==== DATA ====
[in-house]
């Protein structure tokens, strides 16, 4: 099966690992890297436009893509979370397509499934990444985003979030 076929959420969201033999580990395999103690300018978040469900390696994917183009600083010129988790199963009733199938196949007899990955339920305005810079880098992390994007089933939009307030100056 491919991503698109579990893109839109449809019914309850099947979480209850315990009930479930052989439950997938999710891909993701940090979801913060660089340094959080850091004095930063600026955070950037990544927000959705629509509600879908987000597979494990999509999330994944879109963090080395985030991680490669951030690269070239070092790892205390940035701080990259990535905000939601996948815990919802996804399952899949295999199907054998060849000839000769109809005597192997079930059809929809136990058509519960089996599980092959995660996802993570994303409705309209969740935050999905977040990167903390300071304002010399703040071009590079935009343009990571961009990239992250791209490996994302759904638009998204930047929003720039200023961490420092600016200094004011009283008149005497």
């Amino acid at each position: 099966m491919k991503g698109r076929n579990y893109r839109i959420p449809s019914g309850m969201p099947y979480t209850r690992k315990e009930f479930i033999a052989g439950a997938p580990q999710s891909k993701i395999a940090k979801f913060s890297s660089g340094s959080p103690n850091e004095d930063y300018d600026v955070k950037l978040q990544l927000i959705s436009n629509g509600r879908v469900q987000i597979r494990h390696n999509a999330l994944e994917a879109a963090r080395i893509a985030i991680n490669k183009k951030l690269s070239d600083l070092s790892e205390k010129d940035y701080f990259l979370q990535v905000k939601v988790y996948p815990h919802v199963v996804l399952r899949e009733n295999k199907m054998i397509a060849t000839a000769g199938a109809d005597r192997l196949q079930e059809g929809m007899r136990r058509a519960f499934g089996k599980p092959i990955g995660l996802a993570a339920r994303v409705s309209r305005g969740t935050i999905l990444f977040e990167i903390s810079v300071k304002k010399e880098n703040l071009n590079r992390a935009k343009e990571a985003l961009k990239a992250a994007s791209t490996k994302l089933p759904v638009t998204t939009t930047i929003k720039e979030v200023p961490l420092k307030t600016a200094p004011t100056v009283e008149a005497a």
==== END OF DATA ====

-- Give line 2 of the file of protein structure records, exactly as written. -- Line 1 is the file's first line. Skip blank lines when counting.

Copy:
């Protein structure tokens, strides 16, 4: 099966690992890297436009893509979370397509499934990444985003979030 076929959420969201033999580990395999103690300018978040469900390696994917183009600083010129988790199963009733199938196949007899990955339920305005810079880098992390994007089933939009307030100056 491919991503698109579990893109839109449809019914309850099947979480209850315990009930479930052989439950997938999710891909993701940090979801913060660089340094959080850091004095930063600026955070950037990544927000959705629509509600879908987000597979494990999509999330994944879109963090080395985030991680490669951030690269070239070092790892205390940035701080990259990535905000939601996948815990919802996804399952899949295999199907054998060849000839000769109809005597192997079930059809929809136990058509519960089996599980092959995660996802993570994303409705309209969740935050999905977040990167903390300071304002010399703040071009590079935009343009990571961009990239992250791209490996994302759904638009998204930047929003720039200023961490420092600016200094004011009283008149005497």